Indian employees experience low levels of wellbeing at the workplace
- Over 67% of
employeesbelieve their employerholds responsibility for their work wellbeing.
- Around 69% of surveyed noted that senior leadership in their organisations expects them to take on additional responsibilities beyond their designated roles.
- Among the Gen-Z group (18 to 26-year-olds), fewer individuals thrive at work (20%) in comparison to older
millennials(24%) and Gen-X (27%).
AdvertisementMore than three-quarters of all the workers in Indian businesses reported low levels of wellbeing, but this is not unique to India. A joint report by Indeed and Forrester Consulting has found that only 24% of employees in Indian organisations experience high levels of wellbeing at their workplaces. The survey results indicate that Indian organisations are almost on par with the global average of thriving employees – 25%.
The above reading translates to over three-quarters of Indian workers expressing low levels of wellbeing, according to the report. The aim of the "Work Wellbeing In India 2023 Report: How Thriving People Create Thriving Companies" was to gauge employee wellbeing data and assess their influence on aspects such as job performance, workplace efficiency, and staff retention in organisations.
Employees with elevated wellbeing are categorised as 'thriving at work,' embodying traits outlined by the University of Oxford Wellness Research Centre: notable job satisfaction, minimal work-related stress, heightened positivity/happiness, and a distinct sense of purpose within their organisational role.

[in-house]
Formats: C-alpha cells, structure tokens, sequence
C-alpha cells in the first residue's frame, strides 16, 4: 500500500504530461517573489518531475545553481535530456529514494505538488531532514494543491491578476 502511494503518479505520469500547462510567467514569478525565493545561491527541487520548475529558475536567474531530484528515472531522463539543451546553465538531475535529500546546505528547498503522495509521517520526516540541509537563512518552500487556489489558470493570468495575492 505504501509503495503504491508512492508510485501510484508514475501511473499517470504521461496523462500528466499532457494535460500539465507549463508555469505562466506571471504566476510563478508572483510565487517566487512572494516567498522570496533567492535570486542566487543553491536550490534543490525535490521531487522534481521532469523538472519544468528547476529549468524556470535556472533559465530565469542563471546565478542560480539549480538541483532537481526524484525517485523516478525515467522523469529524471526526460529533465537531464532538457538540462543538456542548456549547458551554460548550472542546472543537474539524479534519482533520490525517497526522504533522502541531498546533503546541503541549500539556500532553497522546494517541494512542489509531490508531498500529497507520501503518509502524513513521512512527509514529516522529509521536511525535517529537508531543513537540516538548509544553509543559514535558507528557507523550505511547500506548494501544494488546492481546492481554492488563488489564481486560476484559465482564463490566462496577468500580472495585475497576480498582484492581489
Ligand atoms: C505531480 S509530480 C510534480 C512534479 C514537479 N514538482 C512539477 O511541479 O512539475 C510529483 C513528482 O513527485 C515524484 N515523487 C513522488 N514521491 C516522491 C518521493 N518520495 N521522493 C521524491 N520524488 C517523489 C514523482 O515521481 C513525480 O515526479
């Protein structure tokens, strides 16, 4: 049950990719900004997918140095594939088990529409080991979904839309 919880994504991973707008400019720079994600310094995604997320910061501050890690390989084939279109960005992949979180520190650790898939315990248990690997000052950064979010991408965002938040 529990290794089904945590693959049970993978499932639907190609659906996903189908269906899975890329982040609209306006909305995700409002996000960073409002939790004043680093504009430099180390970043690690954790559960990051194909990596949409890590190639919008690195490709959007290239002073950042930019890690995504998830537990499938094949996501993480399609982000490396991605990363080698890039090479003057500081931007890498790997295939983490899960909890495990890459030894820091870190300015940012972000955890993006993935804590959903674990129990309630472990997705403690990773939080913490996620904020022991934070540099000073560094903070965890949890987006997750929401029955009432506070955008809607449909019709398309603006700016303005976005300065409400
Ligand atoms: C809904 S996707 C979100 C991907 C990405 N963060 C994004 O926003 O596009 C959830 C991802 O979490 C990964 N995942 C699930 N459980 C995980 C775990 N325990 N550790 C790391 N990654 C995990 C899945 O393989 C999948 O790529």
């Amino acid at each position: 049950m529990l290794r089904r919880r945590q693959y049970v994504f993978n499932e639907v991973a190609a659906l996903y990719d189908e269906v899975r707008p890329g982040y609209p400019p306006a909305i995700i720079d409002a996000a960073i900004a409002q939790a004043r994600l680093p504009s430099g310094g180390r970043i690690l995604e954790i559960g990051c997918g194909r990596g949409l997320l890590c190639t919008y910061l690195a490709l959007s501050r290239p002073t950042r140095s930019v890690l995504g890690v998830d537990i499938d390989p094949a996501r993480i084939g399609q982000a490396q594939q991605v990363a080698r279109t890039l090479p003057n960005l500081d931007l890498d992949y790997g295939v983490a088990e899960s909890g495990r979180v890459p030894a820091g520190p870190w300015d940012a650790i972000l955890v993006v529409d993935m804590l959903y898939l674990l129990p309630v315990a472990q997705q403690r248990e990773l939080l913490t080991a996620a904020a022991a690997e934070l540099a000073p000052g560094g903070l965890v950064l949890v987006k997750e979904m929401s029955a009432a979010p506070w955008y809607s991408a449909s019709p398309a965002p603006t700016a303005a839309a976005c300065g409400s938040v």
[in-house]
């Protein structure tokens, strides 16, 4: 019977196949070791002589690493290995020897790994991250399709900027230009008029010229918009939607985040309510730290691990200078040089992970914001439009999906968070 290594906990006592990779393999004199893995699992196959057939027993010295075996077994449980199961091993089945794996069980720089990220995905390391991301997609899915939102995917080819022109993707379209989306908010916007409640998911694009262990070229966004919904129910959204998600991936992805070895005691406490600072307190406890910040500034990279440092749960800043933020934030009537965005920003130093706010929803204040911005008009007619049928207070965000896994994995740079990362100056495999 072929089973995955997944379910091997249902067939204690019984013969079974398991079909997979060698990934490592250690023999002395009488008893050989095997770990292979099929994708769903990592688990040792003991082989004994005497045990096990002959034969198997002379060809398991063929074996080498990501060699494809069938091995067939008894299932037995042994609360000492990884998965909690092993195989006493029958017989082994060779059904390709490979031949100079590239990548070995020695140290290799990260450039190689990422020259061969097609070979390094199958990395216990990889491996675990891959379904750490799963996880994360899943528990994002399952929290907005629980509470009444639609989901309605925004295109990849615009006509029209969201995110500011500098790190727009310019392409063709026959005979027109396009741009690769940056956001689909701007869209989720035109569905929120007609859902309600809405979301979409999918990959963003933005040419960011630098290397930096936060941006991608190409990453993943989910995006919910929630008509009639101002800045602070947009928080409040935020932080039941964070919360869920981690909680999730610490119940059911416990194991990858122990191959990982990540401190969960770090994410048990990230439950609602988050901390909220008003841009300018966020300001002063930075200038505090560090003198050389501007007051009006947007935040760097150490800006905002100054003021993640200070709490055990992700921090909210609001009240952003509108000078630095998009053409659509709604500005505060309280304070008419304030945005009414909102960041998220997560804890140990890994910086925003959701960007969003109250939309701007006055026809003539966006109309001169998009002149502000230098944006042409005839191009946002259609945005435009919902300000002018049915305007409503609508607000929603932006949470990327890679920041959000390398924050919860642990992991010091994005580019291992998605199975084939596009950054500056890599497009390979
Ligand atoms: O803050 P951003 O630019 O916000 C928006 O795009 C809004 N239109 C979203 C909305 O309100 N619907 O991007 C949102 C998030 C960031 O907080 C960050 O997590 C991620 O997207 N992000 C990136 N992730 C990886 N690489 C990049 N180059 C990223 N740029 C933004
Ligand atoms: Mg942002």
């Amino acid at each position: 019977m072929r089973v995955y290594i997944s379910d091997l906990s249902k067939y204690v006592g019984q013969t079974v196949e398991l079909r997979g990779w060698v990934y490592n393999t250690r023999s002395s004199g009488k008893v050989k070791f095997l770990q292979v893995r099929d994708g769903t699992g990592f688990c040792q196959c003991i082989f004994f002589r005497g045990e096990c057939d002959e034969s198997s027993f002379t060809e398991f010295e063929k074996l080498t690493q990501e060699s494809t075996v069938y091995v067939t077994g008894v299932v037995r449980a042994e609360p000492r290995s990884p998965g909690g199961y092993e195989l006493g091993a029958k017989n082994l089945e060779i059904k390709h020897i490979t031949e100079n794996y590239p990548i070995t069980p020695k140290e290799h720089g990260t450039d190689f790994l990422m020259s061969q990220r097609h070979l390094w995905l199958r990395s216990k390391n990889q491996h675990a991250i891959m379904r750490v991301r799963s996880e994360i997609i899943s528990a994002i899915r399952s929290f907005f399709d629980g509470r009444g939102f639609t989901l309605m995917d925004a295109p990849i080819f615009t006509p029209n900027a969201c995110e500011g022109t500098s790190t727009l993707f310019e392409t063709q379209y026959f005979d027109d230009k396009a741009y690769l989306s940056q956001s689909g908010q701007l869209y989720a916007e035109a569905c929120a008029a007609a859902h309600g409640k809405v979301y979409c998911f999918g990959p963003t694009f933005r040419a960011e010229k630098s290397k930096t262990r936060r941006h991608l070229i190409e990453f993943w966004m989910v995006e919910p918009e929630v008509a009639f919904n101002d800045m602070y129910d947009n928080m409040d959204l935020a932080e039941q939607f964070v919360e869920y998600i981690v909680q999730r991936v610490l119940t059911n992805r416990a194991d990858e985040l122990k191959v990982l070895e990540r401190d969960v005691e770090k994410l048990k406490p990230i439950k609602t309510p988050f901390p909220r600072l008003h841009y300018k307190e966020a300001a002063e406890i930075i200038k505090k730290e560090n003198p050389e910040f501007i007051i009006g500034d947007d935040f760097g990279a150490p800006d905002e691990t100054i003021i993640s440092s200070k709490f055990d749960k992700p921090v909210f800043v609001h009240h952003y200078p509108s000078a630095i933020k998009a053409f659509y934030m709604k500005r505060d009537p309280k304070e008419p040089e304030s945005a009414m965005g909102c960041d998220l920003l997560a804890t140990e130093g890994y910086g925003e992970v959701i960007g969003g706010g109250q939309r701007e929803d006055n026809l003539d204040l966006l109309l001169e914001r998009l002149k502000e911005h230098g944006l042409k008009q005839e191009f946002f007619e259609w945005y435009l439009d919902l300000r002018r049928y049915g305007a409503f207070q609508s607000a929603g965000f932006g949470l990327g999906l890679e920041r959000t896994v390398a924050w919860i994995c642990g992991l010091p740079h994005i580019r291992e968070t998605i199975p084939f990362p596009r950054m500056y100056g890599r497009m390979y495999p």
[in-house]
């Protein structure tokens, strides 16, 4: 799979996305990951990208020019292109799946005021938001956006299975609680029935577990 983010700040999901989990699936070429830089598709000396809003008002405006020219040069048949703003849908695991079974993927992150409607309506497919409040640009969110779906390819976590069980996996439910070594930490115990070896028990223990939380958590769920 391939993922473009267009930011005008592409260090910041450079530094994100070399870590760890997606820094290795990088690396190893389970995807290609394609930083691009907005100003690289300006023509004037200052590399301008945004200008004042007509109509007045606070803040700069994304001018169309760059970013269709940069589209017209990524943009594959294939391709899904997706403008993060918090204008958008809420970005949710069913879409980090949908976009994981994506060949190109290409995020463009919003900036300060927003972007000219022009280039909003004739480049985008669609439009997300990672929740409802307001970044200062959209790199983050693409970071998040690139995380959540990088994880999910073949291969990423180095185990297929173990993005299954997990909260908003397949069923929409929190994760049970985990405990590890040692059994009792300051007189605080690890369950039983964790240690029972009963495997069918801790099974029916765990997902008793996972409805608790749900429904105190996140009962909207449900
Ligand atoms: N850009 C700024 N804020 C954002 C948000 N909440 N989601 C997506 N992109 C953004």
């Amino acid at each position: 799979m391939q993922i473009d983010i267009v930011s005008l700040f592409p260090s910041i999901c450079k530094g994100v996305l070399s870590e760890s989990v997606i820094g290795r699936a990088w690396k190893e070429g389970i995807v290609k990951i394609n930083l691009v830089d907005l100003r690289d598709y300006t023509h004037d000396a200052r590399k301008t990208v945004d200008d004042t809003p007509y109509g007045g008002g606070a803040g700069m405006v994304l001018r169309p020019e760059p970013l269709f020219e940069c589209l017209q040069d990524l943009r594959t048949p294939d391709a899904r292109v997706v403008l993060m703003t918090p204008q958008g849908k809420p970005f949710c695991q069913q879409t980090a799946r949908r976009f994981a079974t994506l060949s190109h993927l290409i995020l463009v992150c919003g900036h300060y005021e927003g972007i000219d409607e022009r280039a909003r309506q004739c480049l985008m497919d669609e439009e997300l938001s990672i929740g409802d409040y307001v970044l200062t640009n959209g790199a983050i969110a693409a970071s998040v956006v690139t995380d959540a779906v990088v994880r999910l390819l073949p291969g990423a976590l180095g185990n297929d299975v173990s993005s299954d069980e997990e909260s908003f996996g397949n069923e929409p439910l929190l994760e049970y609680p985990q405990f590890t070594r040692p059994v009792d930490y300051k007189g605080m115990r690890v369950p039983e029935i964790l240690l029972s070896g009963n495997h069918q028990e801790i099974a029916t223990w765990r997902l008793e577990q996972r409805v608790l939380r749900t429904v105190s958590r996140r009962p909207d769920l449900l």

Poor workplace wellbeing often indicate leadership issues
According to the survey, over 67% of employees believe their employer holds responsibility for their work wellbeing. These workplaces are marked by inclusivity, acceptance, respectful interactions, and supportive management. A significant majority (93%) report their managers exhibit empathetic leadership, with 87% indicating they lead by example.
However, such instances are infrequent, as indicated by extensive studies on workplace culture in India. Around 69% of surveyed employees noted that senior leadership in their organisations expects them to take on additional responsibilities beyond their designated roles.
Says Sashi Kumar, Head of Sales, Indeed India, “Wellbeing at work is an integral part of our daily lives, whether we're working remotely or in the office. Our findings indicate that emphasis on wellbeing at work will only increase going forward.”
Workplace wellbeing of Gen-Z a bigger challenge
The survey findings exhibit a noticeable generational shift in employee attitudes toward wellbeing. Among the Gen-Z group (18 to 26-year-olds), fewer individuals thrive at work (20%) in comparison to older millennials (24%) and Gen-X (27%).
Older employees also exhibit more confidence in their employers' capacity to prioritise employee wellbeing. Among Gen-Z, 67% believe their employers associate wellbeing and happiness with business success, while the figures for millennials and Gen-X were 78% and 74%, respectively. This divide poses significant challenges for HR and recruitment managers, as over 88% of respondents view it as crucial to find companies that prioritise emotional well-being.
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